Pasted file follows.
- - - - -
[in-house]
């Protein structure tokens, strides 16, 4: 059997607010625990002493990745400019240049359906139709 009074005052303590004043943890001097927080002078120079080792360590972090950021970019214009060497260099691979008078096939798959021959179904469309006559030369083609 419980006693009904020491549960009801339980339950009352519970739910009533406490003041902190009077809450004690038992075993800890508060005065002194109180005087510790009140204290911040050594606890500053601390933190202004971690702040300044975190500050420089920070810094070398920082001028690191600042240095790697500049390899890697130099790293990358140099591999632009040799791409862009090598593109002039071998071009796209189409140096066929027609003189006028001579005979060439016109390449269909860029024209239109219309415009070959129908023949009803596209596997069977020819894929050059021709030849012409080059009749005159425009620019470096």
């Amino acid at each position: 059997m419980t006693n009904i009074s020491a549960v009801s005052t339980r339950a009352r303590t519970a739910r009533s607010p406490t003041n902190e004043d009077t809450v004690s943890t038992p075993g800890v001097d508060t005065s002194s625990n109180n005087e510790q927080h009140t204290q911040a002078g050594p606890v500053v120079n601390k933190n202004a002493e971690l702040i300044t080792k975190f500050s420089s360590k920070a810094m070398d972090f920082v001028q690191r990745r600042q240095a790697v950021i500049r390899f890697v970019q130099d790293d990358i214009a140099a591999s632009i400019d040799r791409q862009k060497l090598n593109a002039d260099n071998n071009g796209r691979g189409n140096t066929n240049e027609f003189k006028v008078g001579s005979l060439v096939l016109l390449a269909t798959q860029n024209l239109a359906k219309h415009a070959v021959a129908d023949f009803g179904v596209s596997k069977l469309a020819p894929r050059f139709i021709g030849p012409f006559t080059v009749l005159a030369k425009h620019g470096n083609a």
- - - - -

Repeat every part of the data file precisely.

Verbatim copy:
[in-house]
């Protein structure tokens, strides 16, 4: 059997607010625990002493990745400019240049359906139709 009074005052303590004043943890001097927080002078120079080792360590972090950021970019214009060497260099691979008078096939798959021959179904469309006559030369083609 419980006693009904020491549960009801339980339950009352519970739910009533406490003041902190009077809450004690038992075993800890508060005065002194109180005087510790009140204290911040050594606890500053601390933190202004971690702040300044975190500050420089920070810094070398920082001028690191600042240095790697500049390899890697130099790293990358140099591999632009040799791409862009090598593109002039071998071009796209189409140096066929027609003189006028001579005979060439016109390449269909860029024209239109219309415009070959129908023949009803596209596997069977020819894929050059021709030849012409080059009749005159425009620019470096």
């Amino acid at each position: 059997m419980t006693n009904i009074s020491a549960v009801s005052t339980r339950a009352r303590t519970a739910r009533s607010p406490t003041n902190e004043d009077t809450v004690s943890t038992p075993g800890v001097d508060t005065s002194s625990n109180n005087e510790q927080h009140t204290q911040a002078g050594p606890v500053v120079n601390k933190n202004a002493e971690l702040i300044t080792k975190f500050s420089s360590k920070a810094m070398d972090f920082v001028q690191r990745r600042q240095a790697v950021i500049r390899f890697v970019q130099d790293d990358i214009a140099a591999s632009i400019d040799r791409q862009k060497l090598n593109a002039d260099n071998n071009g796209r691979g189409n140096t066929n240049e027609f003189k006028v008078g001579s005979l060439v096939l016109l390449a269909t798959q860029n024209l239109a359906k219309h415009a070959v021959a129908d023949f009803g179904v596209s596997k069977l469309a020819p894929r050059f139709i021709g030849p012409f006559t080059v009749l005159a030369k425009h620019g470096n083609a």